Treepolis

Photos and ideas related to informal greenspace, cities and urban ecology (by Christoph Rupprecht)

非公式緑地、都市とアーバン・エコロジーに関する写真と考え

Our cities need more green spaces for rest and play — here’s how

By Jason Byrne, Griffith University and Christoph Rupprecht, Griffith University

Your local park is likely playing a vital role in your city’s health, and probably your own too. Parks and other “green spaces” help keep cities cool, and as places of recreation, can help with health issues such as obesity. Even looking at greenery can make you feel better.

But in increasingly crowded cities, it can be difficult to find room for parks. Fortunately, there are other green spaces, or potential green spaces that can provide the same benefits.

In recent research, we found that these spaces are more common than we thought. And innovative green spaces overseas show how we might use them.

Cities are getting crowded

In the next thirty years, almost three quarters of the global population will live in cities. Underpinning this glib statistic is an astounding wave of migration driven by changing livelihoods, global economic changes and environmental change, which is unprecedented in human history.

This presents a number of challenges for urban planning — more housing, schools and hospitals, better infrastructure such as transportation, water, sanitation and electricity.

Parks in this competition for space are often an afterthought. This can lead to some big problems, especially in higher-density cities. Such problems include urban heat (from concrete, bitumen and glass), storm water run-off, and fewer parks to play and relax. Fewer parks can in turn lead to health impacts such as obesity, anxiety and depression.

Worse still, in some cities parks and other green-spaces are regarded as a luxury, not a necessity. In a climate of fiscal austerity, some city managers and elected officials are making decisions that will potentially harm the quality of life of urban residents, now and into the future.

Some local governments regard under-utilised parks as surplus assets, which might be sold to bolster strained coffers.

Other cities, like Melbourne, have sacrificed some park spaces for new road and tunnel projects. But the short-term financial gain from selling parks or converting them to other purposes could very well lead to long term pain.

Making real urban jungles

Around the world, city planners and design professionals have begun to respond to the problem of park shortages by finding innovative solutions to add more green-spaces to cities. These include green roofs, green walls and pocket-parks.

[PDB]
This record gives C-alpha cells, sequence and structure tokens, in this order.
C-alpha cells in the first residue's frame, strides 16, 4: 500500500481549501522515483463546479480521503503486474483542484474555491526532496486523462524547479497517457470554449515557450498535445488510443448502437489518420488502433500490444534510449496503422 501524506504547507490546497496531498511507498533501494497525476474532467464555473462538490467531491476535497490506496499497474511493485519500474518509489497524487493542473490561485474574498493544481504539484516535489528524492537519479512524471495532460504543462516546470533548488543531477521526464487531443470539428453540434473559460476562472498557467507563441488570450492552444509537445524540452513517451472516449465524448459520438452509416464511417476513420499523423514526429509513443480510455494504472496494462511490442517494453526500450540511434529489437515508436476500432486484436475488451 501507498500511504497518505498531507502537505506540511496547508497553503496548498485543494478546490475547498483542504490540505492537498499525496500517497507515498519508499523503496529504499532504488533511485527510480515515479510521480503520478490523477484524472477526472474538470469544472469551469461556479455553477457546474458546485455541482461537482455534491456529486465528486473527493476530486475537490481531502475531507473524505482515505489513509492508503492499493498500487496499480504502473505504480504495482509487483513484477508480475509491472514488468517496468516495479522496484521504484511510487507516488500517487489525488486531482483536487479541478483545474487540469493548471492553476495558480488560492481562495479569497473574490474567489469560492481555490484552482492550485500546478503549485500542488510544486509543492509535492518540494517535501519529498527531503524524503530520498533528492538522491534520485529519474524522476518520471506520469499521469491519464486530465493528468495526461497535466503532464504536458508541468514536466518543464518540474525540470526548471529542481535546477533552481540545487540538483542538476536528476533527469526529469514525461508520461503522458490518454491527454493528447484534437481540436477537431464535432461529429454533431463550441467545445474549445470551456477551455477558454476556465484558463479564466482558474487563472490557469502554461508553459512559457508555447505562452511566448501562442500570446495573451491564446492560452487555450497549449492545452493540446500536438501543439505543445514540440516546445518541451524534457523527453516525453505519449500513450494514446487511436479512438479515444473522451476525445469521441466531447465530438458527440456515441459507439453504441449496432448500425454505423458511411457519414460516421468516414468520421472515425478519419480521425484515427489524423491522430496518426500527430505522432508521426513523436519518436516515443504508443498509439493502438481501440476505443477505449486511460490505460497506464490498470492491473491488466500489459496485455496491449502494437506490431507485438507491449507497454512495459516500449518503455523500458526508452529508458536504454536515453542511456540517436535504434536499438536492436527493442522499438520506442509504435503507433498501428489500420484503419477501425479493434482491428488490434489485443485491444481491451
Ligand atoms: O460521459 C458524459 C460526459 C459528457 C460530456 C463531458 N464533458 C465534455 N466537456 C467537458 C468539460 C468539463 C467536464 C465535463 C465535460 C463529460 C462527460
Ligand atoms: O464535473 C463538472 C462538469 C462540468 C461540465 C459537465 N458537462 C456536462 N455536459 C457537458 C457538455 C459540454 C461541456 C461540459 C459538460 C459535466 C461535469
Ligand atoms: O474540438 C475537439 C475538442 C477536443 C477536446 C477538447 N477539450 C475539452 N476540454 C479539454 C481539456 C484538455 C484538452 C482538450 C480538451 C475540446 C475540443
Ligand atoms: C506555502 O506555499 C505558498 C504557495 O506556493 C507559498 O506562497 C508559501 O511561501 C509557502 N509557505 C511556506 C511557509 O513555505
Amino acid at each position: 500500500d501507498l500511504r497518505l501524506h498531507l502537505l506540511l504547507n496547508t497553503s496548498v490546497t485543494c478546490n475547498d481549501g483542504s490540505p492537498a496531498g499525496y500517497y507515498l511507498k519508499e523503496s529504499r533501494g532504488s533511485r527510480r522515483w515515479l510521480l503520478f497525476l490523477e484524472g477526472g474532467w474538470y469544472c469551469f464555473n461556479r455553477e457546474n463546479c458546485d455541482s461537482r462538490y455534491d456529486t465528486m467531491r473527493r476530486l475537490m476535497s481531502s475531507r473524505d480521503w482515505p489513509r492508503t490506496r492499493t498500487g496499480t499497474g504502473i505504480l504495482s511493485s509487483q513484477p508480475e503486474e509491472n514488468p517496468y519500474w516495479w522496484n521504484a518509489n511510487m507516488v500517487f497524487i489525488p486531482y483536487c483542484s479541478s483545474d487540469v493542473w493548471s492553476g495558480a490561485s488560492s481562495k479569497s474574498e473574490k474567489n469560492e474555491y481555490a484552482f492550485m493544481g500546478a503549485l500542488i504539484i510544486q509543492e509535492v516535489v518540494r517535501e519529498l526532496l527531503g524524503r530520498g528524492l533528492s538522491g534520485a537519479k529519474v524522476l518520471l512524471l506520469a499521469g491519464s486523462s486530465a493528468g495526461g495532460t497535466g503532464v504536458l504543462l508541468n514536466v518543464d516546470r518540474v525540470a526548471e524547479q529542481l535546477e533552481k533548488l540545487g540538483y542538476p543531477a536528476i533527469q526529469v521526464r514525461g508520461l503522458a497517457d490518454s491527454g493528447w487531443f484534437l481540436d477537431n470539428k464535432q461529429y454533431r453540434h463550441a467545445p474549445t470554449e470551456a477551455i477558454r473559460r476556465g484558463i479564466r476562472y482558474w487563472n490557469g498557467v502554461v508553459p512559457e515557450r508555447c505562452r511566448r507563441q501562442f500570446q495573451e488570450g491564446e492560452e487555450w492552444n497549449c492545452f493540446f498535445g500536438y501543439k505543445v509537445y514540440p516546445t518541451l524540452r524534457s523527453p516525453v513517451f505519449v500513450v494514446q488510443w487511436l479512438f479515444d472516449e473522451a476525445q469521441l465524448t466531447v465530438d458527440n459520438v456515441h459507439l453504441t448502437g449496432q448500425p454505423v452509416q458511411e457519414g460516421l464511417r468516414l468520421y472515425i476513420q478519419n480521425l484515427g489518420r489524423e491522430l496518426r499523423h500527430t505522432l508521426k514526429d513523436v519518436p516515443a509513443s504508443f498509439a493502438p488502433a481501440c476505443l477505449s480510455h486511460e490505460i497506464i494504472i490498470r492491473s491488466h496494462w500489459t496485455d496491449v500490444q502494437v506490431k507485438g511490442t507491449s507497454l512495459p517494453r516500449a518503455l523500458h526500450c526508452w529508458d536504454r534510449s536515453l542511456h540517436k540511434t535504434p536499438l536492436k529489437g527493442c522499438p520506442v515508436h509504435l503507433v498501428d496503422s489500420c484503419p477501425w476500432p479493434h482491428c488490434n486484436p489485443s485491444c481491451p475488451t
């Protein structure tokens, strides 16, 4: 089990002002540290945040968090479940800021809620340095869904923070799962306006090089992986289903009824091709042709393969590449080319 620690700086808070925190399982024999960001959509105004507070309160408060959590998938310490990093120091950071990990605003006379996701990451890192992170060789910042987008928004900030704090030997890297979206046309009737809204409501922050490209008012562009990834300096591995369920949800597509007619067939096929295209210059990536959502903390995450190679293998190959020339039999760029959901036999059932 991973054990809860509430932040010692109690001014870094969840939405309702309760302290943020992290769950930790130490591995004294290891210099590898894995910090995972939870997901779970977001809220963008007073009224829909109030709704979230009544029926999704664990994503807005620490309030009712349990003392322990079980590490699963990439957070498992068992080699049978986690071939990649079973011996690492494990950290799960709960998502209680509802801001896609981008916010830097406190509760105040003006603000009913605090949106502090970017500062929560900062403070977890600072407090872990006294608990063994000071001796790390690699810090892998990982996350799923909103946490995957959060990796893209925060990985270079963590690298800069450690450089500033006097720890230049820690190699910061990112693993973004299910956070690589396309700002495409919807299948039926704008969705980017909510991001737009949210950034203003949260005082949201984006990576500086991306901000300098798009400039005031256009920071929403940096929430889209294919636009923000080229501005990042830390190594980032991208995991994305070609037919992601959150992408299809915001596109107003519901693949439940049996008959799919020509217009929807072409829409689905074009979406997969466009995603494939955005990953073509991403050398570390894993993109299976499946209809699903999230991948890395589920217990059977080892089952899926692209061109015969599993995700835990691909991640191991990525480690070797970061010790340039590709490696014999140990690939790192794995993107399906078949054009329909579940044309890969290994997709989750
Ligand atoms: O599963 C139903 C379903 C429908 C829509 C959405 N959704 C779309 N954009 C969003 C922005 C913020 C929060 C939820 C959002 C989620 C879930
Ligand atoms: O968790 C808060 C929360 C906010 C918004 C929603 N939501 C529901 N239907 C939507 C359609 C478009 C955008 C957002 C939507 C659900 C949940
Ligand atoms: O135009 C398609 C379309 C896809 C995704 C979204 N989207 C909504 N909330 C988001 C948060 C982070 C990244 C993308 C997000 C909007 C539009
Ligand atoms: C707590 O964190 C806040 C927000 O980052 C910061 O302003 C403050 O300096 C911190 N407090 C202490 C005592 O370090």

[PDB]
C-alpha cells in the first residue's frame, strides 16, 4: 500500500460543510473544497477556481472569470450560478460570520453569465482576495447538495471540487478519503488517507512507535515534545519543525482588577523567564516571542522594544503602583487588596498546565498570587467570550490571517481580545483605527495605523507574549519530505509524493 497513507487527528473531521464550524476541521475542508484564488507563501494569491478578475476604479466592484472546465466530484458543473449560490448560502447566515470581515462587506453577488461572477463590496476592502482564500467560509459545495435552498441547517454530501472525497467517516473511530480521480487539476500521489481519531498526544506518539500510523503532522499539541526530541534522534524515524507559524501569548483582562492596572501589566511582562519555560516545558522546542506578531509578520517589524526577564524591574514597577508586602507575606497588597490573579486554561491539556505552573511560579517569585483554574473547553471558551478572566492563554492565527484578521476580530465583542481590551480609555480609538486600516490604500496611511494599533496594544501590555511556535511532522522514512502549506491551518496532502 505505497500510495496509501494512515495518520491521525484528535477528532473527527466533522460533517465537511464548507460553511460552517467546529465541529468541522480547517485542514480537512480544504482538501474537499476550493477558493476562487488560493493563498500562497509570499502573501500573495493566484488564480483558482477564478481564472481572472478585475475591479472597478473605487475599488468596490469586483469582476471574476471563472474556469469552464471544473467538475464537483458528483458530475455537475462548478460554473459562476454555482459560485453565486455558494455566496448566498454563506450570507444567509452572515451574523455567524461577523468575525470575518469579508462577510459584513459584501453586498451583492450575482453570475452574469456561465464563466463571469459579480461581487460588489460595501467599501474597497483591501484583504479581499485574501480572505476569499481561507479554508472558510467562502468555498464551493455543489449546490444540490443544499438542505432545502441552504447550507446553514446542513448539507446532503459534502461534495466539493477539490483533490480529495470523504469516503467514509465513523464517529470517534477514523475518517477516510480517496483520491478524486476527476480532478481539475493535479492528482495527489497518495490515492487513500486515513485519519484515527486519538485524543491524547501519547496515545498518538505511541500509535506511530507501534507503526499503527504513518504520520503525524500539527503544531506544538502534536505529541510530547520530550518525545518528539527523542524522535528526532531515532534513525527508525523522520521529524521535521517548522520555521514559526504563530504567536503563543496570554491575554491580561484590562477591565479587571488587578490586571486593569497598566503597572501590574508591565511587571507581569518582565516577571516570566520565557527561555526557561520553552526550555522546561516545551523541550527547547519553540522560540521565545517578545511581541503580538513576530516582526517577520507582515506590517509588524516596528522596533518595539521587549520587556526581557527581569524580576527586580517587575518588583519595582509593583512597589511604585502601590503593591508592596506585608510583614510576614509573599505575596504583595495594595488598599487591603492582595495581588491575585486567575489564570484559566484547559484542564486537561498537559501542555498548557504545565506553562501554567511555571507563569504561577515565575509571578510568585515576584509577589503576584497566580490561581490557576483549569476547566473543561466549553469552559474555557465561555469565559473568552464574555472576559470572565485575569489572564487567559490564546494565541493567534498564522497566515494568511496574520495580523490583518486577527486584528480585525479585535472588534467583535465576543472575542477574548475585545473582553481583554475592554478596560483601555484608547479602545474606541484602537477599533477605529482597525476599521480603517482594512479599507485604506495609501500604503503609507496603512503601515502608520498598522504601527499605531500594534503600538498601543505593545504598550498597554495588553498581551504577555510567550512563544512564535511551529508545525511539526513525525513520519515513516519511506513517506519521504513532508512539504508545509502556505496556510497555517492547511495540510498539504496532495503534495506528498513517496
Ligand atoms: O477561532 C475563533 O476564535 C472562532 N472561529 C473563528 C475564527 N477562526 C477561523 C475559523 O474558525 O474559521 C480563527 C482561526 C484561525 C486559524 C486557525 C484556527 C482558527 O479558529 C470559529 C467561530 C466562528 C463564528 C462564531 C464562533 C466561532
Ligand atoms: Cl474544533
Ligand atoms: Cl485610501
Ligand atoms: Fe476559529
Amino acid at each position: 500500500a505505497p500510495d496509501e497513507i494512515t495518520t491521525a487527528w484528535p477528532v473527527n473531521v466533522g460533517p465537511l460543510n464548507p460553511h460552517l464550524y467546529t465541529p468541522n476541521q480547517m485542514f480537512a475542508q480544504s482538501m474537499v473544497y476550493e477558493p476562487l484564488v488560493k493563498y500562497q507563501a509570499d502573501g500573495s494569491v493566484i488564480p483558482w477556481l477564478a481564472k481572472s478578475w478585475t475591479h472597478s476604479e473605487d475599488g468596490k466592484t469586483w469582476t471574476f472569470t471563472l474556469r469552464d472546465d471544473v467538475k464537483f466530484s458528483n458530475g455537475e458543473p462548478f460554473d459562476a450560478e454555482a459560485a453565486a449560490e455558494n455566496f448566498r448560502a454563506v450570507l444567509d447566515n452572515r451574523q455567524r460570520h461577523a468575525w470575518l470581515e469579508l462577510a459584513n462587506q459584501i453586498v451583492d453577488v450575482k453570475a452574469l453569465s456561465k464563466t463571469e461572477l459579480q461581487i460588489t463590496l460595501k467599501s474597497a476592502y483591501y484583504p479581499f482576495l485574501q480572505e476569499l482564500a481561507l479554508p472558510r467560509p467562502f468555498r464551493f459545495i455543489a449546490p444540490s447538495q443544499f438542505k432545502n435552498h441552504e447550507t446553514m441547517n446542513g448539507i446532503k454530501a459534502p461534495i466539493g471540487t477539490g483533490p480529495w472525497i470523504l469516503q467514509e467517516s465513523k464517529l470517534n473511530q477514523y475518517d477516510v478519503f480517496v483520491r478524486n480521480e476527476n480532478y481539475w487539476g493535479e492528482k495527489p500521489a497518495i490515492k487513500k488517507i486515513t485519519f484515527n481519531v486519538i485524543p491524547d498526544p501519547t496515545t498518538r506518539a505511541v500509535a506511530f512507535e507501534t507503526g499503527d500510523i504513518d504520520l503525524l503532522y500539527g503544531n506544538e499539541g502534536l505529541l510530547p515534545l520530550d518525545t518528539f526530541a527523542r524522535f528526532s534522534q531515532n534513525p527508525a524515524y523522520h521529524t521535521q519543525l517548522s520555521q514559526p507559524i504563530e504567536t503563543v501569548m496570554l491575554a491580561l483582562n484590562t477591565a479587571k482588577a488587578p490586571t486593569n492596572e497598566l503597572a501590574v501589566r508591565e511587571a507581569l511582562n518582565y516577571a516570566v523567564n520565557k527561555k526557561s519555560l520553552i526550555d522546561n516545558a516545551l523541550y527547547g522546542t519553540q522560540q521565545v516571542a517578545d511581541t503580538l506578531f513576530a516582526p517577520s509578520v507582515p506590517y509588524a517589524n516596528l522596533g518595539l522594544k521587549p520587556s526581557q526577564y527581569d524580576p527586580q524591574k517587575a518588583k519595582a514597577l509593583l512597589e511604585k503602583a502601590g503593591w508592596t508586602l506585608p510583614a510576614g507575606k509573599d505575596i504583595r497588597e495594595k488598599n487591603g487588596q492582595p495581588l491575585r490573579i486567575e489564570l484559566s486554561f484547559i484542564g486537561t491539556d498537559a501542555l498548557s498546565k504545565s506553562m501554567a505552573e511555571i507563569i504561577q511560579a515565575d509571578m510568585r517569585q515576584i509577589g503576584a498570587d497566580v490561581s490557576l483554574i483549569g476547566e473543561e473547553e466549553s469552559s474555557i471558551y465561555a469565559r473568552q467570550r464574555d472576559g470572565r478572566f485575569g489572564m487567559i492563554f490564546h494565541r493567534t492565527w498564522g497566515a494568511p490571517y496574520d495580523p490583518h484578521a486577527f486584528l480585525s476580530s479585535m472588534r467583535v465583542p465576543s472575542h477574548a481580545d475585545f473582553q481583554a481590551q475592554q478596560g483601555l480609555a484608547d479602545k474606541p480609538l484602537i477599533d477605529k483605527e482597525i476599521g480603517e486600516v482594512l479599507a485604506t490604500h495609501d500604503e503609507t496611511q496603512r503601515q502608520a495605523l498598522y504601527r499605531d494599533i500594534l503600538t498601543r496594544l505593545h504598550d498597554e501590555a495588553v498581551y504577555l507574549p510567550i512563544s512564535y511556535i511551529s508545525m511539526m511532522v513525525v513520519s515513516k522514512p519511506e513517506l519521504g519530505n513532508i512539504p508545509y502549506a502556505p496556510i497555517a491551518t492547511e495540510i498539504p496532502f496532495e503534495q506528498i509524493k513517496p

Some unconventional solutions are emerging too. Parking lots, former industrial sites (brown fields) and even abandoned infrastructure like old railway lines are being converted into new green spaces.

Some cities like Seoul in Korea for instance, have torn down freeways to make room for new green spaces for people, plants and animals, with big financial and social dividends. The Seoul Metropolitan Government has seen billion-dollar returns from its Cheonggyecheon stream restoration project, and has realised other benefits too such as cooler temperatures, increased use of public transport, adaptive re-use of buildings, increased tourism, and a return of plants and animals to the “concrete jungle”.

One of San Francisco’s “parklets” Paul Krueger/Flickr, CC BY-NC

The parklets of San Francisco are reinvigorating urban spaces, improving street life and encouraging more people into active lifestyles.

And in Hangzhou, China, the removal of old factories and conversion of grey space into linear parks, as well as park-making on “wasteland”, has opened up spaces for recreation and relaxation to millions of residents.

More parks aren’t always the solution

But making new parks can be expensive, especially in the urban core. Park-making projects can also increase the value of surrounding properties. If these projects are undertaken in poorer neighbourhoods, they can harm marginalised and vulnerable residents, by forcing them out of their homes as rents and property values rise and wealthier residents move in (gentrification).

With our colleagues, we have noted that planners must take steps to prevent this from occurring, such as rent control or park-making on a more “informal” scale, making neighbourhoods “just green enough”.

If we can’t get city officials to buy land for more parks, then maybe we can convert grey spaces — roads, rooftops and storm-water drains — into functional, yet affordable, green-spaces that people can use for active and passive recreation.